A numerical strategy for finite element modeling of frictionless asymmetric vocal fold collision

Alba Granados, Marek Krzysztof Misztal, Jonas Brunskog, Vincent Visseq and Kenny Erleben

Analysis of voice pathologies may require vocal fold models that include relevant features such as vocal fold asymmetric collision. The present study numerically addresses the problem of frictionless asymmetric collision in a self-sustained three-dimensional continuum model of the vocal folds. Theoretical background and numerical analysis of the finite-element position-based contact model are presented, along with validation. A novel contact detection mechanism capable to detect collision in asymmetric oscillations is developed. The effect of inexact contact constraint enforcement on vocal fold dynamics is examined by different variational methods for inequality constrained minimization problems, namely the Lagrange multiplier method and the penalty method. In contrast to the penalty solution, which is related to classical spring-like contact forces, numerical examples show that the parameter-independent Lagrange multiplier solution is more robust and accurate in the estimation of dynamical and mechanical features at vocal fold contact. Furthermore, special attention is paid to the temporal integration schemes in relation to the contact problem, the results suggesting an advantage of highly diffusive schemes. Finally, vocal fold contact enforcement is shown to affect asymmetric oscillations. The present model may be adapted to existing vocal fold models, which may contribute to a better understanding of the effect of the non-linear contact phenomenon on phonation.

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Teaching Inverse Kinematics

Screen casts and slides by Kenny Erleben for Teaching in Inverse Kinematics

This material was used to give students in Numerical Optimization classes a case-study to apply their own implemented methods on.

Special Issue on Physics based Animation in IEEE Computer Graphics & Animations

Guest Editors: Jan Bender, Barbara Solenthaler, and Kenny Erleben.

This special issue of IEEE Computer Graphics and Applications will provide an opportunity for researchers and practitioners in the field of physically based animation to publish their latest work.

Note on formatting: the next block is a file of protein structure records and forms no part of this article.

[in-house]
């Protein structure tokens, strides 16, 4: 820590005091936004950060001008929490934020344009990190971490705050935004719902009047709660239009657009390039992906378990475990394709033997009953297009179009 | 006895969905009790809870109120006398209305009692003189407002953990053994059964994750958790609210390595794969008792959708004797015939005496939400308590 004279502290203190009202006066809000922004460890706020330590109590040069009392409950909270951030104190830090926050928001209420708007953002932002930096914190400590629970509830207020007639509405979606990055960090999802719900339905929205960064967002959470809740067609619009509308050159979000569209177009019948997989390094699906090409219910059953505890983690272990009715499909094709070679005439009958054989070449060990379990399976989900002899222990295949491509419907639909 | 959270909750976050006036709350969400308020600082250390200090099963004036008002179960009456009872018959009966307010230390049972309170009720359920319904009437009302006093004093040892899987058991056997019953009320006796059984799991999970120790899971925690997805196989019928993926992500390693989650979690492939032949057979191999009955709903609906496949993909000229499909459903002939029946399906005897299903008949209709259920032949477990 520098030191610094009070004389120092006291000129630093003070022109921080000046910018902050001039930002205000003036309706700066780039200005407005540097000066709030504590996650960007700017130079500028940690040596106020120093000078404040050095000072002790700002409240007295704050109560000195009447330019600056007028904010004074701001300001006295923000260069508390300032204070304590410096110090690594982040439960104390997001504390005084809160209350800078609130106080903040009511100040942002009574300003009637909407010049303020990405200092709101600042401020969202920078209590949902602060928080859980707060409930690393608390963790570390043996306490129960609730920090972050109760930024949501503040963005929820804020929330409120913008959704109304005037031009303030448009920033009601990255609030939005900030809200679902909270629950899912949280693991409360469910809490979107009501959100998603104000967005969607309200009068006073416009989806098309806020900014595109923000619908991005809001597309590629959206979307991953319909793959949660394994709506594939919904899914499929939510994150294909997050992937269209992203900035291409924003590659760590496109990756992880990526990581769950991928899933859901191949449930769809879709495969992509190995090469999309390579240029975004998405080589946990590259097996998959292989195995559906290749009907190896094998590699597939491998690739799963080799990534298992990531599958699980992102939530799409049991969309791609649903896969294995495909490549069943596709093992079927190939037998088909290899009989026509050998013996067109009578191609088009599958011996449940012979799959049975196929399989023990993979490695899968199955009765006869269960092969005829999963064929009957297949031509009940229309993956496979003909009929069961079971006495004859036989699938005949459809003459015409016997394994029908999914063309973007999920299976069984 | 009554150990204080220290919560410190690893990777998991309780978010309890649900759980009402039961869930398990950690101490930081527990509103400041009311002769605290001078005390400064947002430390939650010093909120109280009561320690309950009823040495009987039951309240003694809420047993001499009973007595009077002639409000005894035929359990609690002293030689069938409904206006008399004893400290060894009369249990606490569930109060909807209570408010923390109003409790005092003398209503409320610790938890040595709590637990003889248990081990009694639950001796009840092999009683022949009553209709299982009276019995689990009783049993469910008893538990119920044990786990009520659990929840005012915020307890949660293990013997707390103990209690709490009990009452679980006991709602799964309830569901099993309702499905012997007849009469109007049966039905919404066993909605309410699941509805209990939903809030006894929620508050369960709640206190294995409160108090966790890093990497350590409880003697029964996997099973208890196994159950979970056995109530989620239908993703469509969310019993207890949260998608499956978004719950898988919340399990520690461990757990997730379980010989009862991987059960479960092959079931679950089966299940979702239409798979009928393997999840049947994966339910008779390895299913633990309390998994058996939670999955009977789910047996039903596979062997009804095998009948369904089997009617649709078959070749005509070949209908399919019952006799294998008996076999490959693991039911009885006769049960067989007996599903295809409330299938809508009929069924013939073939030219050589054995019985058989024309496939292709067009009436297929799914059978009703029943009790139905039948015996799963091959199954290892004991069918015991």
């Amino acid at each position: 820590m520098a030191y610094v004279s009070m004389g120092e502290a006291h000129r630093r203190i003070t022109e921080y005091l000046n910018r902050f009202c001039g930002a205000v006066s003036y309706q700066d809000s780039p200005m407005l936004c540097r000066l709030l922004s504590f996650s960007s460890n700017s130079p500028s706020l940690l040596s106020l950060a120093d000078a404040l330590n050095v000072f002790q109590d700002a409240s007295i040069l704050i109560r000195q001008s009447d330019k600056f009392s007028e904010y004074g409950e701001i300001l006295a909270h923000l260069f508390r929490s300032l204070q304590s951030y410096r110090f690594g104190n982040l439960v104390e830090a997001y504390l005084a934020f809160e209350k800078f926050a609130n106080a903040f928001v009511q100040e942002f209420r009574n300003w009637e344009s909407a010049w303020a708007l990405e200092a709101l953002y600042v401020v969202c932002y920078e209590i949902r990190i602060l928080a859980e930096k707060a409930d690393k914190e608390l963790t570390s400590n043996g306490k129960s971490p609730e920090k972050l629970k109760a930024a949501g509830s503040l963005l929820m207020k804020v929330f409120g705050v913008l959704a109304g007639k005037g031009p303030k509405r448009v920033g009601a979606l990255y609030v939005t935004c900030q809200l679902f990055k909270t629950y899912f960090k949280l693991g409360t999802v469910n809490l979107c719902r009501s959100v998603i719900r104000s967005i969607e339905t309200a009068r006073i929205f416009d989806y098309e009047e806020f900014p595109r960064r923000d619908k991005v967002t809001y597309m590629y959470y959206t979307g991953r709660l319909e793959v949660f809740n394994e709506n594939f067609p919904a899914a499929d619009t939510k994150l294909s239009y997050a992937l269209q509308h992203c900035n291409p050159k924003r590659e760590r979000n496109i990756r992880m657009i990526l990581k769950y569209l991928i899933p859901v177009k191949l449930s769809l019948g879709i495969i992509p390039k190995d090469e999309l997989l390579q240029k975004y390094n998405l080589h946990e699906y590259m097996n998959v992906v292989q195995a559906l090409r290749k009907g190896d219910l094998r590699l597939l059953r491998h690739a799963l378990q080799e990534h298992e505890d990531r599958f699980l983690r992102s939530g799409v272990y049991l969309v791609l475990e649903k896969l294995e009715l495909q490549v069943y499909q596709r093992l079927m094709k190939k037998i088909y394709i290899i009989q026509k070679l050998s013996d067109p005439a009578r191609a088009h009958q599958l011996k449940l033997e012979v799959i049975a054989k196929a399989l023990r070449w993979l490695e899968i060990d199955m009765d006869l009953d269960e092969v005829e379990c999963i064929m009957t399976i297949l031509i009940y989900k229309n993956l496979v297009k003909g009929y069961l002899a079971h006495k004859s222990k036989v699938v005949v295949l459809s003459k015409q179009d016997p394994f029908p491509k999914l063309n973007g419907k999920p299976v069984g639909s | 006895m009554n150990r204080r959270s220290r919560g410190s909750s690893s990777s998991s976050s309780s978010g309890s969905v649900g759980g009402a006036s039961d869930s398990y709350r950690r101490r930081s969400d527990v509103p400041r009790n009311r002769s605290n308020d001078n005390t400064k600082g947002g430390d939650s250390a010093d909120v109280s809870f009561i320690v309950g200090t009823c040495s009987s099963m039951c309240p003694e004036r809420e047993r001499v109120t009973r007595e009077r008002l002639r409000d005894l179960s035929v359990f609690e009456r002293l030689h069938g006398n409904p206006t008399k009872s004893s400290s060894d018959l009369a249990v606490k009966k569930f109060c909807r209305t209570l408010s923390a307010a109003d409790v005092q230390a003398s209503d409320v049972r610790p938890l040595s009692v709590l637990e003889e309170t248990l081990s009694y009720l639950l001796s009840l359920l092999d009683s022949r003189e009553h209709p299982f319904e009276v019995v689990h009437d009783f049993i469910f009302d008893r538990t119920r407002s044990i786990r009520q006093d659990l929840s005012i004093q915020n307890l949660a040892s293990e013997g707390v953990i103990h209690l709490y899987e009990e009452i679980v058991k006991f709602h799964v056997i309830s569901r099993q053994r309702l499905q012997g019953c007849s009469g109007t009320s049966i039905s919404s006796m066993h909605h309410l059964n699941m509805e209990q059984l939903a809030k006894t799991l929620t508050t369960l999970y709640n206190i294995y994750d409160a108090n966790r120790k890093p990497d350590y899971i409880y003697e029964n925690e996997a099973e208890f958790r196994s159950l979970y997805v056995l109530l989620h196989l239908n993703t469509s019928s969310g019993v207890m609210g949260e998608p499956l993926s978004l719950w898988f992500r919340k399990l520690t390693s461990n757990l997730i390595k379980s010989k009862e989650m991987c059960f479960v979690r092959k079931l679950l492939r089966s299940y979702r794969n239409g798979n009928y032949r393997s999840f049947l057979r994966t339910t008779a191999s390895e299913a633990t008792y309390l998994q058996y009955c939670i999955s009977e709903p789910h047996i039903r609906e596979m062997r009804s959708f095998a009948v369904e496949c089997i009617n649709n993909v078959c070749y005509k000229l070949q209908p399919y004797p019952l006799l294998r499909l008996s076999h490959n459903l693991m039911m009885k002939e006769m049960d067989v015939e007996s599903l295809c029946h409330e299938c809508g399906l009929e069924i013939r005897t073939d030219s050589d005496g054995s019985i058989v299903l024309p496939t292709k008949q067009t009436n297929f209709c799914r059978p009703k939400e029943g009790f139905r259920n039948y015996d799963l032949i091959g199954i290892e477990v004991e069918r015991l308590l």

Have a look at the call for papers.

Teaser on new boundary conditions

This took 1/2 year to get from left image to right image. Nice we final got our boundary conditions on our moving mesh to work as we mathematically wanted them to work…

Numerical Methods for Linear Complementarity Problems in Physics-Based Animation

Sarah Niebe and Kenny Erleben

Our new book is out from January 2015. Have a look at it here. Get the supplementary code and have fun (Old google code project ).

Finite element modeling of the vocal folds with deformable interface tracking

Alba Granados, Jonas Brunskog, Marek Krzysztof Misztal, Vincent Visseq, and Kenny Erleben

Continuous and prolonged use of the speaking voice may lead to functional speech disorders that are not apparent for voice clinicians from high-speed imaging of the vocal folds’ vibration. However, it is hypothesized that time dependent tissue properties provide some insight into the injury process. To infer material parameters via an inverse optimization problem from recorded deformation, a self sustained theoretical model of the vocal folds is needed. With this purpose, a transversely isotropic three-dimensional nite element model is proposed and investigated. Special attention is paid to the collision and time integration schemes. Accuracy in the deformation process is introduced by means of a topology-adaptive method for deformable interface tracking, called the Deformable Simplicial Complex, which has been previously applied to immiscible uids. For computational reasons, aerodynamic driving forces are derived from Bernoulli’s principle.

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SCA 2014: Symposium on Computer Animation, Copenhagen 21st-23rd July

Conference chairs
Kenny Erleben, University of Copenhagen, Denmark
Julien Pettré, Inria, France
Program chairs
Vladlen Koltun, Adobe Research, U.S.A.
Eftychios Sifakis, University of Wisconsin-Madison, U.S.A.
Poster chair
Jack Wang, University of Hong Kong, China

The ACM SIGGRAPH / Eurographics Symposium on Computer Animation (SCA) is the premier forum for innovations in the software and technology of computer animation. The 13rd annual event unites researchers and practitioners working on all aspects of time-based phenomena. Our focused, intimate gathering, with single track program and emphasis on community interaction, makes SCA the best venue to exchange research results, get inspired, and set up collaborations. We invite submission of original, high-quality work in the form of technical papers and posters. All details can be found in the For Submitters section.

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